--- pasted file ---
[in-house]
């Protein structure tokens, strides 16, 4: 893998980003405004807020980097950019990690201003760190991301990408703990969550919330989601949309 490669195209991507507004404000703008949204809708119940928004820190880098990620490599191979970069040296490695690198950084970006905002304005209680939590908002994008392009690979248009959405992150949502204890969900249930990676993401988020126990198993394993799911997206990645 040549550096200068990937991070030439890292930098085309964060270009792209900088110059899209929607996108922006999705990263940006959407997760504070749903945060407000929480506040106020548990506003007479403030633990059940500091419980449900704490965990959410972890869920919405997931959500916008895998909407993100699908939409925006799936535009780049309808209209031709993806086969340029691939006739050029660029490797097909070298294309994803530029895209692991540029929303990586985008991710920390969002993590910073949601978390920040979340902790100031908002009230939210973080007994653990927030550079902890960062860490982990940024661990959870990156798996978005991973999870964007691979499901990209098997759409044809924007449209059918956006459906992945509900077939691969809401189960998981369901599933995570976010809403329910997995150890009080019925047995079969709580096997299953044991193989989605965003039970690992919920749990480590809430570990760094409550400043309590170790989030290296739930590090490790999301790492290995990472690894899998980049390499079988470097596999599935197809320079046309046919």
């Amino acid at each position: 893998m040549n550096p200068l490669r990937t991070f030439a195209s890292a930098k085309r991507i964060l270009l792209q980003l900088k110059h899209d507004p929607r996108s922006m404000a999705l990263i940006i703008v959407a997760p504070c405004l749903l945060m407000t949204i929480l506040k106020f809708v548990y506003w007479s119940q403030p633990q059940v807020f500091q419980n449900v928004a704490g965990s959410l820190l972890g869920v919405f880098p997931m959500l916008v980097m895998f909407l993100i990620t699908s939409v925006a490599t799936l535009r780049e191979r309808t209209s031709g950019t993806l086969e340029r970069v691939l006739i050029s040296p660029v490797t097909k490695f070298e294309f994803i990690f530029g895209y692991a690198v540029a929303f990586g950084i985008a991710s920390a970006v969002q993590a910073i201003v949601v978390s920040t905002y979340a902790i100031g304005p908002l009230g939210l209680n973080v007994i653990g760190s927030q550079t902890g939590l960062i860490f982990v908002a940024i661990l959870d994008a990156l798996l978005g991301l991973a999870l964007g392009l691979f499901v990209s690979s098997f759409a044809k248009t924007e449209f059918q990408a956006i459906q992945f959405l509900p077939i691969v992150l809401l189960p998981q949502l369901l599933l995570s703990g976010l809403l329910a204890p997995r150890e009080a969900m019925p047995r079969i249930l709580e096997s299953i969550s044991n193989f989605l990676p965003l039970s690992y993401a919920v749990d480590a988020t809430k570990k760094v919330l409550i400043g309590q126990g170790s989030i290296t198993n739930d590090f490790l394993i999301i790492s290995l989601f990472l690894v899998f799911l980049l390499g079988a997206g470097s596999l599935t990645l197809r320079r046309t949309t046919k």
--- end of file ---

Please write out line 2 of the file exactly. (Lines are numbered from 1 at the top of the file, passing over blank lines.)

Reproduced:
């Protein structure tokens, strides 16, 4: 893998980003405004807020980097950019990690201003760190991301990408703990969550919330989601949309 490669195209991507507004404000703008949204809708119940928004820190880098990620490599191979970069040296490695690198950084970006905002304005209680939590908002994008392009690979248009959405992150949502204890969900249930990676993401988020126990198993394993799911997206990645 040549550096200068990937991070030439890292930098085309964060270009792209900088110059899209929607996108922006999705990263940006959407997760504070749903945060407000929480506040106020548990506003007479403030633990059940500091419980449900704490965990959410972890869920919405997931959500916008895998909407993100699908939409925006799936535009780049309808209209031709993806086969340029691939006739050029660029490797097909070298294309994803530029895209692991540029929303990586985008991710920390969002993590910073949601978390920040979340902790100031908002009230939210973080007994653990927030550079902890960062860490982990940024661990959870990156798996978005991973999870964007691979499901990209098997759409044809924007449209059918956006459906992945509900077939691969809401189960998981369901599933995570976010809403329910997995150890009080019925047995079969709580096997299953044991193989989605965003039970690992919920749990480590809430570990760094409550400043309590170790989030290296739930590090490790999301790492290995990472690894899998980049390499079988470097596999599935197809320079046309046919």